Nissan to Mark 90th Anniversary Tuesday

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The Nissan logo

TOKYO (Jiji Press) — Nissan Motor Co., which is undergoing major changes such as the levelling of capital ties with France’s Renault SA and a shift to electric vehicles, is set to mark its 90th anniversary Tuesday.

Nissan suffered financial difficulties following the collapse of Japan’s bubble economy in the 1990s, and rebuilt operations after receiving capital support from Renault in 1999. This year, the automaker succeeded in reforming the once Renault-dominated alliance.

The Japanese automaker is aiming for growth by accelerating its strategy to boost sales of EVs as well as of hybrid vehicles equipped with the company’s original technologies. But it is continuing to struggle in the Chinese market.

Nissan’s Tochigi plant in Kaminomikawa, Tochigi Prefecture, is home to state-of-the-art equipment such as one to paint the body and bumper at once and one to automatically wind copper wires for motors.

The automaker believes that spreading the Tochigi plant’s knowhow on efficient production is key to its plan of adding 27 EVs to its lineup by fiscal 2030.

“We will spread our achievements to other plants around the world,” Eiji Kikuchi, head of the Tochigi plant, which produces the Ariya EV, told reporters earlier this month.

The ongoing fiscal year through next March is the last year of Nissan’s four-year plan to depart from its old strategy of focusing on expanding sales.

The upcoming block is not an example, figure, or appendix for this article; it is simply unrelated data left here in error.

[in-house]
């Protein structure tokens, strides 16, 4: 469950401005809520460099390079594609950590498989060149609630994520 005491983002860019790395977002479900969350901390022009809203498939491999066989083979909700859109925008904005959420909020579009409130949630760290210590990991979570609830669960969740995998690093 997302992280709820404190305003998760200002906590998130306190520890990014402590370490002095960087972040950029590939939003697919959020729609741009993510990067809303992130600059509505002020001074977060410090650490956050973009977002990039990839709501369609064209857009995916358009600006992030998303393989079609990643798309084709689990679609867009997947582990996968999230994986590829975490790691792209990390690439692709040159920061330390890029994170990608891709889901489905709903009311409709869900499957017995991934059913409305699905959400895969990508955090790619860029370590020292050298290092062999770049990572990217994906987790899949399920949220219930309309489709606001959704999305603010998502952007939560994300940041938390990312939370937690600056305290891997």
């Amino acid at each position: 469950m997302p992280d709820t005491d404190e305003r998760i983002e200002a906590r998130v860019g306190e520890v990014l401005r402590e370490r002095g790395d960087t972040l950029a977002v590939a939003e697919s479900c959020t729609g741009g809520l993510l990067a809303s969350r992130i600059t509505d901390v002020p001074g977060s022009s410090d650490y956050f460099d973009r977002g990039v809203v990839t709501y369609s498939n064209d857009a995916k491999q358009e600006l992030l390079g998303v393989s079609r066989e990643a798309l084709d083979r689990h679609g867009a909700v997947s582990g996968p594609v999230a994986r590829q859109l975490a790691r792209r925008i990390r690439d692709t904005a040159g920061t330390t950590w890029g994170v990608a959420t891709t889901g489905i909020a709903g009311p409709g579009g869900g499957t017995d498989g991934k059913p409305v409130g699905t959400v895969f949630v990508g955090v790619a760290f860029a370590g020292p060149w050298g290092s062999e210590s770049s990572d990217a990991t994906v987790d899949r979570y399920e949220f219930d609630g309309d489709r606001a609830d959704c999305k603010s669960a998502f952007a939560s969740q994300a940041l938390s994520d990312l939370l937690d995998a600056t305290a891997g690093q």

Under the leadership of Carlos Ghosn, who came from Renault to Nissan in 1999 and served as its president and chairman, Nissan focused heavily on increasing the number of units sold. Under the four-year plan, the automaker has shifted its focus to securing profitability.

In July, Nissan and Renault agreed to reduce the French automaker’s stake in the Japanese company from 43% to 15%, making the two firms hold equal stakes in each other.

Under President Makoto Uchida, who is leading the company’s move away from the sales-oriented strategy championed by Ghosn, Nissan revised up the company’s consolidated earnings forecasts for the current fiscal year last month.

Meanwhile, Ghosn told his lawyer in Japan in an online meeting that the brighter projection is merely the result of the yen’s weakening, according to the lawyer.

The challenge for Nissan’s current management is to strengthen the competitiveness of its EVs and realize profit growth in a way that does not invite criticism. It faces the urgent task of rebuilding its operations in the Chinese market, where Nissan’s sales have plunged due to competition from local automakers.

On Dec. 14, Nissan held a ceremony marking its 90-year anniversary in Yokohama, where the company is based. At the event, Uchida touched on Nissan’s founding principle of doing what others do not dare to do and expressed his determination to “return to the basics and aim for further growth into the future,” according to Nissan.